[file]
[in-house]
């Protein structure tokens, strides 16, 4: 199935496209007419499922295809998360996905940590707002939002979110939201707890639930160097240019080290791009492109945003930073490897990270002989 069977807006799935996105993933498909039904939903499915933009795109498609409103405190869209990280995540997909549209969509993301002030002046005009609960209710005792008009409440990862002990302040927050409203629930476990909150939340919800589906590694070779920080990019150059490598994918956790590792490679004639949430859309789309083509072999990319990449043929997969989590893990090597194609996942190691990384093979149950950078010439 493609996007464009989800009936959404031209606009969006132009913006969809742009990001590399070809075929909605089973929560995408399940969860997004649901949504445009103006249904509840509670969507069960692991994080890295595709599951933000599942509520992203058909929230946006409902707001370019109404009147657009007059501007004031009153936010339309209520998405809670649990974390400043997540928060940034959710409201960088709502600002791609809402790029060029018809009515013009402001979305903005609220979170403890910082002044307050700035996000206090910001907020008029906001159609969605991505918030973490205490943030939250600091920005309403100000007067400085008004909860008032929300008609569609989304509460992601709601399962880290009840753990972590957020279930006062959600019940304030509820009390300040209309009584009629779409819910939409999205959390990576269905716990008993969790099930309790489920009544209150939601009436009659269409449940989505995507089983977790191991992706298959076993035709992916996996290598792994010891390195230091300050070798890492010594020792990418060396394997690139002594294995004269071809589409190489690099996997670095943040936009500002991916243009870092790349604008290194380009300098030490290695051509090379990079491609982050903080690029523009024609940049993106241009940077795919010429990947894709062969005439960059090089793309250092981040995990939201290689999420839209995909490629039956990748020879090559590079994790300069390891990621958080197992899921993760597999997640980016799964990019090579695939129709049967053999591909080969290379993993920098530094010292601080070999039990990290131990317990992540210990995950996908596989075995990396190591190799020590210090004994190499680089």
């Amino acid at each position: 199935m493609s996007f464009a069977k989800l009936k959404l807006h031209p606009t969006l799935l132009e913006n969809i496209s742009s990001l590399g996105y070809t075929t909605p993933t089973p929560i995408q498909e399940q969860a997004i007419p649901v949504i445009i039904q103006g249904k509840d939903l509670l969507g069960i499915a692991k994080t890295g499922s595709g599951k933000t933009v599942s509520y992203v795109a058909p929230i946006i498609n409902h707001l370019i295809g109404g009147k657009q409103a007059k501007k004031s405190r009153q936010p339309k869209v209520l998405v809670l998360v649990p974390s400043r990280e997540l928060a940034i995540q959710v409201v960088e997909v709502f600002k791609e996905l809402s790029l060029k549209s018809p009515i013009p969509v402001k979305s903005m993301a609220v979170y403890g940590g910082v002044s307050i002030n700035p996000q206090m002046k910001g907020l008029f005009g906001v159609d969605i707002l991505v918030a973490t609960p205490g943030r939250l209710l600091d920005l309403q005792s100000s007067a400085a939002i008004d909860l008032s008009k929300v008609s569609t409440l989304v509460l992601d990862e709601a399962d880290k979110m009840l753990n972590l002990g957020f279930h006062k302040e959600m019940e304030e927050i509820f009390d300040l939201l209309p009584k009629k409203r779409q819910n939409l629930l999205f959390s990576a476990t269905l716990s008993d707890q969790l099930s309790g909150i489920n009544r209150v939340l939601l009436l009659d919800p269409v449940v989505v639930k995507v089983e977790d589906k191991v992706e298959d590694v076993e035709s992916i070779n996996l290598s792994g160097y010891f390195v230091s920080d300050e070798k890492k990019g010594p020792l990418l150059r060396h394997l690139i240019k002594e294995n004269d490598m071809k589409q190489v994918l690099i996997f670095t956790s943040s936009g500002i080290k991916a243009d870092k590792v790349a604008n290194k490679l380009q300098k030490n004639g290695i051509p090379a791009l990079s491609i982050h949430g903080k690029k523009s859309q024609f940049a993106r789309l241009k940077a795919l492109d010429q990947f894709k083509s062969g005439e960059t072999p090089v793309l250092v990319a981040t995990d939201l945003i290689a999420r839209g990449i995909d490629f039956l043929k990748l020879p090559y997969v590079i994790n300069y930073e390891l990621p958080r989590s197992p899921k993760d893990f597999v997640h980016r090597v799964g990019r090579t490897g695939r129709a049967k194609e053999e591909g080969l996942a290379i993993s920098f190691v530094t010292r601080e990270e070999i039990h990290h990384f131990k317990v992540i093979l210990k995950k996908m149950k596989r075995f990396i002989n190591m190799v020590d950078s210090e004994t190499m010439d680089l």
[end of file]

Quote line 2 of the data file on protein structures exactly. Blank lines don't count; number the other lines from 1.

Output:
């Protein structure tokens, strides 16, 4: 199935496209007419499922295809998360996905940590707002939002979110939201707890639930160097240019080290791009492109945003930073490897990270002989 069977807006799935996105993933498909039904939903499915933009795109498609409103405190869209990280995540997909549209969509993301002030002046005009609960209710005792008009409440990862002990302040927050409203629930476990909150939340919800589906590694070779920080990019150059490598994918956790590792490679004639949430859309789309083509072999990319990449043929997969989590893990090597194609996942190691990384093979149950950078010439 493609996007464009989800009936959404031209606009969006132009913006969809742009990001590399070809075929909605089973929560995408399940969860997004649901949504445009103006249904509840509670969507069960692991994080890295595709599951933000599942509520992203058909929230946006409902707001370019109404009147657009007059501007004031009153936010339309209520998405809670649990974390400043997540928060940034959710409201960088709502600002791609809402790029060029018809009515013009402001979305903005609220979170403890910082002044307050700035996000206090910001907020008029906001159609969605991505918030973490205490943030939250600091920005309403100000007067400085008004909860008032929300008609569609989304509460992601709601399962880290009840753990972590957020279930006062959600019940304030509820009390300040209309009584009629779409819910939409999205959390990576269905716990008993969790099930309790489920009544209150939601009436009659269409449940989505995507089983977790191991992706298959076993035709992916996996290598792994010891390195230091300050070798890492010594020792990418060396394997690139002594294995004269071809589409190489690099996997670095943040936009500002991916243009870092790349604008290194380009300098030490290695051509090379990079491609982050903080690029523009024609940049993106241009940077795919010429990947894709062969005439960059090089793309250092981040995990939201290689999420839209995909490629039956990748020879090559590079994790300069390891990621958080197992899921993760597999997640980016799964990019090579695939129709049967053999591909080969290379993993920098530094010292601080070999039990990290131990317990992540210990995950996908596989075995990396190591190799020590210090004994190499680089």